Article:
“Businesses that are nimble, have vision, and are able to invest in necessary strategies present opportunities.”
RSM US LLP
Q. What’s keeping middle-market retailers up at night?
JN: Middle-market retailers are a very broad group. Some are younger companies that are growing, and others are more mature businesses. Likewise, some more established retailers have started their businesses in brick-and-mortar stores and expanded to have an online presence, while some younger brands may have begun as e-commerce operations and are now trying to leverage in-store locations. But most middle-market retailers struggle with the same challenge that all retailers face: meeting the ever-evolving expectations of customers in an extremely dynamic retail environment. For some, that will involve significant investment at a time when sales and profitability are declining. There have been structural shifts in consumer spending, leaving fewer dollars for retail spending. Couple this with the ability to compare prices when buying online and on mobile devices, and retailers find themselves with shrinking sales and declining profit margins— that’s not even accounting for the impact of mega-retailers or Amazon.
MS: Part of middle-market retailers’ strategy in meeting customers’ needs is also linked to where they’re going to conduct business. From a real estate standpoint, retailers must consider whether a store should be located in a lifestyle center, new main street location or regional mall. The challenge in identifying the ideal store location is to evaluate critically what will appeal to customers; fit with their brand, product or service; meet their rent and leasing needs; and complement their overall business strategy. It’s a complex endeavor and getting it right is key for a retailer.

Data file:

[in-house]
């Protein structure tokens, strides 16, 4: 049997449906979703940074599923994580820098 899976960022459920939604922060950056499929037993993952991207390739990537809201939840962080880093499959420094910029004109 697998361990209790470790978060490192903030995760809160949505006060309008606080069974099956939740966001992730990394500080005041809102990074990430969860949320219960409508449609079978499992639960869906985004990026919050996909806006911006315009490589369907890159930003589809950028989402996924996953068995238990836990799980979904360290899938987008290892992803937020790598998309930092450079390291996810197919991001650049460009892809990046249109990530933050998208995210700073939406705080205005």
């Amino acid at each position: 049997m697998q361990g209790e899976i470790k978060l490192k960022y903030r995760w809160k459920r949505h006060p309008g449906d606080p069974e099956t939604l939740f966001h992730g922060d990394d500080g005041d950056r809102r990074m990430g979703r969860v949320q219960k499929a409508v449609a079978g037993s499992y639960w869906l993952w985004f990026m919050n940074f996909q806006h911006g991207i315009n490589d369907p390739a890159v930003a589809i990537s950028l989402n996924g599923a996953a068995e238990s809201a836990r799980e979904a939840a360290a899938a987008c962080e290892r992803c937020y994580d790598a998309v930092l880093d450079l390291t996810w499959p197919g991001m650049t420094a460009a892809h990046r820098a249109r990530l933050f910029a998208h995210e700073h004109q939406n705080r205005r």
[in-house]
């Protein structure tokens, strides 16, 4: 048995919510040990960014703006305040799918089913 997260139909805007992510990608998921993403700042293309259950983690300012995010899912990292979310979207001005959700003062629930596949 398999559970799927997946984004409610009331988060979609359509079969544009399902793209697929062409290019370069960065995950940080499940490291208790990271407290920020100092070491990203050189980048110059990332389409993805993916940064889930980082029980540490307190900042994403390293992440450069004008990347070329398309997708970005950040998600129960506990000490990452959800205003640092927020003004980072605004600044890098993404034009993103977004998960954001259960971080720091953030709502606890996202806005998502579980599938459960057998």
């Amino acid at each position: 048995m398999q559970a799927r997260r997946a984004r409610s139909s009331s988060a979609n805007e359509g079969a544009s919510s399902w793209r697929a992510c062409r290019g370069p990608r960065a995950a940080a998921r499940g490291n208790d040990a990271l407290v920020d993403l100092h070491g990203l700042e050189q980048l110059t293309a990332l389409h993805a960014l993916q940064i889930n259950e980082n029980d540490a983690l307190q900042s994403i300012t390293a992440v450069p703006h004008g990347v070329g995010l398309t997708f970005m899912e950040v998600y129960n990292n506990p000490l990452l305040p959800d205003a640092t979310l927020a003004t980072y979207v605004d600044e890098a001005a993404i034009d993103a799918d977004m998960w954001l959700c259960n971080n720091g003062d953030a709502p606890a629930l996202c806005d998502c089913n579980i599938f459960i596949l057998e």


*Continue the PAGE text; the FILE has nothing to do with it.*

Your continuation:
Q. Does physical location matter anymore for retailers?
MS: Show me someone in real estate who says location doesn’t matter and I’ll show you someone who’s not in real estate. Location absolutely matters. However, location selection is integral to understanding your customer, knowing what your customer wants, and being able to cater to your customer’s needs. This decision might mean locating in a mall boutique, Main Street shop, lifestyle center or a Madison Avenue showroom. If the location connects with consumers and builds on your brand, you need to be there.
JN: Gone are the days of “if we build it, they will come” in retail. In this consumer-driven market, retailers cannot open stores in the traditional locations of years past, fill their shelves with goods and expect customers to flock to them. Rather, store location choices must be highly strategic and influenced by consumer buying behaviors and needs. Location definitely matters—now more than ever. But there’s a much more deliberate approach to where that store location is.
And for online retailers, certainly location matters too, because of the growing necessity of in-store showrooming and providing a place where consumers can physically interact, try on and engage with the product. These stores must complement the retailer’s online presence and brand, and enhance the overall shopping experience for customers.
While retailers have experienced a tremendous amount of change in their industry over the past several years, the retail-consumer equation remains the same: the right product, at the right price, provided at the right place. Place matters, but your customers have to be there—and they will be, if you’ve listened to them.
This article originally appeared in the January/February 2018 issue of Middle Market Growth. Find it in the MMG archive.